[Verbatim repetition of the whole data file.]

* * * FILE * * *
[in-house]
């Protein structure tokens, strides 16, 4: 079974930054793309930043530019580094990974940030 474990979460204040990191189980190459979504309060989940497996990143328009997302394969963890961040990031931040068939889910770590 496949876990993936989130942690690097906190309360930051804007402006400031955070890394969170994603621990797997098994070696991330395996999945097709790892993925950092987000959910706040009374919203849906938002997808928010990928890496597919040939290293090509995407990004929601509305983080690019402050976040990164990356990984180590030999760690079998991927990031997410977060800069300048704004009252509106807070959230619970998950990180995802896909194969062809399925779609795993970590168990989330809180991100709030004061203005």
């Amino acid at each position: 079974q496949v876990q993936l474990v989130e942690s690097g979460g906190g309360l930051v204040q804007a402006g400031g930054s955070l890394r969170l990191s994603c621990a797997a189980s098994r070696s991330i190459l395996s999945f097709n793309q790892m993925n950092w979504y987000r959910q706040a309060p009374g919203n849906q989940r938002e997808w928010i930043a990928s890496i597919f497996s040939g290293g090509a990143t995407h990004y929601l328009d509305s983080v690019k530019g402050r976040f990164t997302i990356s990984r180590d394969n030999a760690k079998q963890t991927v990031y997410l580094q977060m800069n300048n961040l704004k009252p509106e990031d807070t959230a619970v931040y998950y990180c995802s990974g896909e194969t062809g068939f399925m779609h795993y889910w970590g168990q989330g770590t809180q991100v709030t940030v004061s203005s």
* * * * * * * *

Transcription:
[in-house]
């Protein structure tokens, strides 16, 4: 079974930054793309930043530019580094990974940030 474990979460204040990191189980190459979504309060989940497996990143328009997302394969963890961040990031931040068939889910770590 496949876990993936989130942690690097906190309360930051804007402006400031955070890394969170994603621990797997098994070696991330395996999945097709790892993925950092987000959910706040009374919203849906938002997808928010990928890496597919040939290293090509995407990004929601509305983080690019402050976040990164990356990984180590030999760690079998991927990031997410977060800069300048704004009252509106807070959230619970998950990180995802896909194969062809399925779609795993970590168990989330809180991100709030004061203005």
């Amino acid at each position: 079974q496949v876990q993936l474990v989130e942690s690097g979460g906190g309360l930051v204040q804007a402006g400031g930054s955070l890394r969170l990191s994603c621990a797997a189980s098994r070696s991330i190459l395996s999945f097709n793309q790892m993925n950092w979504y987000r959910q706040a309060p009374g919203n849906q989940r938002e997808w928010i930043a990928s890496i597919f497996s040939g290293g090509a990143t995407h990004y929601l328009d509305s983080v690019k530019g402050r976040f990164t997302i990356s990984r180590d394969n030999a760690k079998q963890t991927v990031y997410l580094q977060m800069n300048n961040l704004k009252p509106e990031d807070t959230a619970v931040y998950y990180c995802s990974g896909e194969t062809g068939f399925m779609h795993y889910w970590g168990q989330g770590t809180q991100v709030t940030v004061s203005s």